Professional Jeweler Archive: Overcoming Objections

December 2000

Managing/Staff Meetings


Overcoming Objections

Sixth and final in a series of meeting outlines to help you train your sales staff. Here we focus on the difficult subject of overcoming objections


Sometimes the sales process – including your closing techniquesÊ–Êgoes off without a hitch (see "Staff Meeting #5," Professional Jeweler, November 2000, p. 98). Other times, customers don't react positively when you try to close. Instead of answering "charge" when we ask "cash or charge?" they raise an objection. That's when it's time for the Isolate and Answer portions of the "Listen-Isolate-Answer-Move On" formula we introduced last month.

Objections are not as often "no" as they are "maybe"; they're less often dead-ends than detours. Often the customer simply needs more information, and all you need to do is deal with it promptly, politely and positively.

Overcoming objections may be the most important lesson in this series. If you can impress upon sales associates how easily they can overcome objections, you can increase their closing percentages – and your business – significantly. Remember, keep this training session brief, positive, motivational, personalized and interactive. If need be, split it into two meetings.

Starting Thoughts

• The aim of this lesson is to understand how to overcome objections.

• Don't ignore objections: they won't go away by themselves.

• Don't feel defeated either; most often, the customer simply needs a question answered, a moment to think or a certain comfort level achieved before buying.

• Each time you overcome an objection, ask for the sale again. You may have to ask for the sale three, four, even five times before you succeed. These repeated attempts will put you over the top.

I. Be Prepared to React to Every Objection

A. Be empathetic not sympathetic. (You want them to know you understand how they feel, not that you feel the same way.)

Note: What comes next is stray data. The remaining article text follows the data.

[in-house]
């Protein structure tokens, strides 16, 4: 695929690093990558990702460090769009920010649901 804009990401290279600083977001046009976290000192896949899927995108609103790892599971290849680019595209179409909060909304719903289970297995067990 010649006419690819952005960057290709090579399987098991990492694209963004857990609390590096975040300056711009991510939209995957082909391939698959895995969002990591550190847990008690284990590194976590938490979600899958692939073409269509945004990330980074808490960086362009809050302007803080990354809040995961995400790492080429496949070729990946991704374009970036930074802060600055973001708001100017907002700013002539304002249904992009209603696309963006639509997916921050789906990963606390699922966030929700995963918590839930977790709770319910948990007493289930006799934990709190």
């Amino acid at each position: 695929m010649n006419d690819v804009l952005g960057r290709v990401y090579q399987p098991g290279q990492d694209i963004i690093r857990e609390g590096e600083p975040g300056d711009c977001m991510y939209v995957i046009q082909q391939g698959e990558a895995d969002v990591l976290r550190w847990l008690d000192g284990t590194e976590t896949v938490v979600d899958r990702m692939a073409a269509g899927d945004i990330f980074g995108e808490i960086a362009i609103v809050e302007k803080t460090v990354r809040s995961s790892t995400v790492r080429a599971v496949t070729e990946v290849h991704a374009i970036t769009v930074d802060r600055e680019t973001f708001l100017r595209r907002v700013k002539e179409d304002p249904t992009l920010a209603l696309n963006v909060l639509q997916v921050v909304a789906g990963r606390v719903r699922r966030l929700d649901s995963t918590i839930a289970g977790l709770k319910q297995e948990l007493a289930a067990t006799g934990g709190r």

1. "I understand, Mrs. Brown. "One thousand dollars is a lot of money ..."

2. "I know what you mean, Mr. Green. Many of our clients like to get their spouse's opinion first."

B. Be positive, not argumentative or defensive.

1. "You're right, Mrs. White. A smart shopper does look around first."

C. Project confidence.

1. "What you say makes sense, Mrs. Black. Let me show you how you can make this purchase for only a few dollars per week.

II. The Most Common Objections

(This is an excellent opportunity to elicit participation and interaction from your sales associates. Instead of telling them how to overcome specific objections, give them the objection and let them tell you and their colleagues how they might handle it.)

A. "I want to think about it."

1. Most common objection.

2. Usually a smokescreen for a specific objection.

3. Sales associate must try to filter out the true issue.

a. "I understand you want to think about it, Rose. It's a big decision. What questions can I answer to help you with the decision?"

B. "It's too much money."

1. Does the customer think the item is overpriced or is it beyond his or her budget?

a. If she thinks it's overpriced, reiterate your quality story. "I understand you might think you saw the same ring at a lower price elsewhere, Daisy. Let's review the clarity and color information."

b. If budget is the issue, talk credit options, amortize the price over the 20 years she'll wear it or, if all else fails, show a lesser-quality or lighter-weight piece and talk about future trade-ups.

1. "I understand $2,000 is a lot of money, Violet. In the 20 years you'll wear and enjoy this bracelet, it would cost only $2 a week."

2. "I can set you up with an account that will allow you to pay over the next three years."

3. "Let's look at the half-carat studs instead. They're a great starter pair she'll love, and you can trade them in the next year for the 1-ct. studs."

C. "I want to shop around."

1. You respond: "A smart shopper does compare, Iris. I can save you some time, though, because I've shopped the competition in town. No one has a bigger selection (or lower price, higher quality or better warranty – whatever applies) than we do."

2. Why not buy the ring and take it with you to compare. I'm confident you'll be thrilled with your decision after you've seen what else is out there."

D. "I never buy anything without my wife seeing it first."

1. "I agree that's a smart way to shop, Mr. Pansy. I'll tell you what, though. If I knew my husband had taken the time out of his busy schedule to pick out something special and surprise me with it, I'd be thrilled as I'm sure Mrs. Pansy will be. Let me gift-wrap this for you."

Conclusion

This outline and the five preceding it will give you the foundation for a series of ongoing training sessions designed to keep your sales staff sharp and performing well. If you have a meeting every few weeks and cover one of these subjects, don't stop after completing #6. Go back to #1 and begin again. Ongoing training incorporating role-playing and other forms of interaction and testing is vital to keep your sales staff at peak performance.


Christine Anzell and Jack Levenson are well-known sales trainers in the jewelry industry.


Copyright © 2001 by Bond Communications